The state Department of Environmental Conservation said an officer responded to the town of Throop on July 5 to investigate complaints about a foul odor and smell coming from a large pile of burning horse manure.

The officer discovered the owners of a stable had been storing the horse feces in large piles. The owners said the piles had spontaneously combusted before, but previously the smells and smoke had been carried away from nearby residences by the wind.

Talk about a crappy neighborhood…

Not my tank, but you get the idea.

It’s been a little while since I’ve done an update, and that’s for a good reason: things are going swimmingly (ahem) with JJ&J’s Seafood Buffet. But I thought I’d post a couple of recent pictures.

The first is a full-tank shot. I’d done a major trimming of the Ludwigia Repens at the right rear: it had grown across the top almost to the front of the tank throwing shade. That was a couple of weeks ago, and I think it’s growing back quite nicely.

Here’s the left end. The Cardamine grows like a weed, always threatening to overshadow the Hygrophila Stricta:

And here’s the right. I think the amano shrimp like to molt within it, since I occasionally find castoff shells in front of it. You’ll also see one my (many) platy fry at the lower right:

I think I’m happiest over two things: the general health of the fish and plants, and the success I’ve had at developing the red in the alternanthera grove in the middle. Of the first part, I was afraid I’d make serious mistakes coming back to the hobby after several years away, but I seem to have avoided most. Even algae hasn’t been a major problem.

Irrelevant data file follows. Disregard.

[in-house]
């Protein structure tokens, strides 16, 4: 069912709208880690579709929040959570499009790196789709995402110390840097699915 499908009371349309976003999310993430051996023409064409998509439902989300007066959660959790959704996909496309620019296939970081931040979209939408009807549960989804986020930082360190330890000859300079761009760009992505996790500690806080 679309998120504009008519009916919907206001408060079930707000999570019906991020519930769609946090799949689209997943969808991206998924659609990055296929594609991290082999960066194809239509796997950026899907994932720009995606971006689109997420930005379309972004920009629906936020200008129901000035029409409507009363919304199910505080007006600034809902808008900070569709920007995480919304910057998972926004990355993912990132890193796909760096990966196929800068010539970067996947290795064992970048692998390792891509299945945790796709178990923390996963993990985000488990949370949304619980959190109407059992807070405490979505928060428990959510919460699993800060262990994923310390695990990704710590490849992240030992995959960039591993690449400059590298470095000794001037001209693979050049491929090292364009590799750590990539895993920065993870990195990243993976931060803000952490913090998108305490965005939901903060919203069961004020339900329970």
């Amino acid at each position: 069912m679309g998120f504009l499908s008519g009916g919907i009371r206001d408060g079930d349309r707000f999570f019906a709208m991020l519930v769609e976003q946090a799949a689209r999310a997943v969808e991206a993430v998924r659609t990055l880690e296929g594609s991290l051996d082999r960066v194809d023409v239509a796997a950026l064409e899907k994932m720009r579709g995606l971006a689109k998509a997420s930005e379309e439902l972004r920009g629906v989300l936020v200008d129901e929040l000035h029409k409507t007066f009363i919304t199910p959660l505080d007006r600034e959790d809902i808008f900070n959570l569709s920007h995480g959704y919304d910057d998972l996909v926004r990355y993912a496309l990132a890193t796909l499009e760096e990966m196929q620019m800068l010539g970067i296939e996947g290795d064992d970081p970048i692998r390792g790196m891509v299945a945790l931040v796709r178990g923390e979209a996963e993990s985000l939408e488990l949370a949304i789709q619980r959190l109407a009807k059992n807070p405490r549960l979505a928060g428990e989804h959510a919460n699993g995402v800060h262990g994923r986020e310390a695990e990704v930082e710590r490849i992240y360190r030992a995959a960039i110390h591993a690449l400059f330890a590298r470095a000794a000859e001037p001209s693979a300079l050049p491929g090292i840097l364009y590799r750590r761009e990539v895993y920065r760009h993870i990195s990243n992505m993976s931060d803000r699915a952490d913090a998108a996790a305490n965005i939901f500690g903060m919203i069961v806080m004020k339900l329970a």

The success with the alternanthera I attribute to higher lighting thanks to the Finnex Planted+ and regular dosing with Seachem Iron. I think the only way I could do better would be to start injecting CO2.

Of the two mistakes I’ve made (that I know of), one is minor and the other is potentially serious.

The minor mistake was planting the Hygrophila in the back. I thought it would grow an inch or two higher. It’s fairly hidden where it is. I perhaps not have ordered it and just filled that whole back corner with Cardamine. Live and learn.

Potentially more serious is a decision that’s coming back to bite me: when I bought the five platys, I said “four females and one male.” Trust me, that one fry in the photo is not the only one in there. Intellectually I knew I’d get fry, but I didn’t realize just what a potential problem they’d become in a 20-gallon tank.

Oops.

So, since catching fry in a heavily planted tank is impossible without destroying the place, I’ve decided I have to give away the adult platys. I can raise the fry and remove any males that develop. Now I just have to find a local aquarist or store willing to take them. It’s a shame there isn’t an aquarium club in West Los Angeles (that I know of), since it would be nice to offer them to other members. Something has to be done soon, though.

That’s all for now!

science-clipart-life-science-clipart

Because… why not?

SCIENCE!!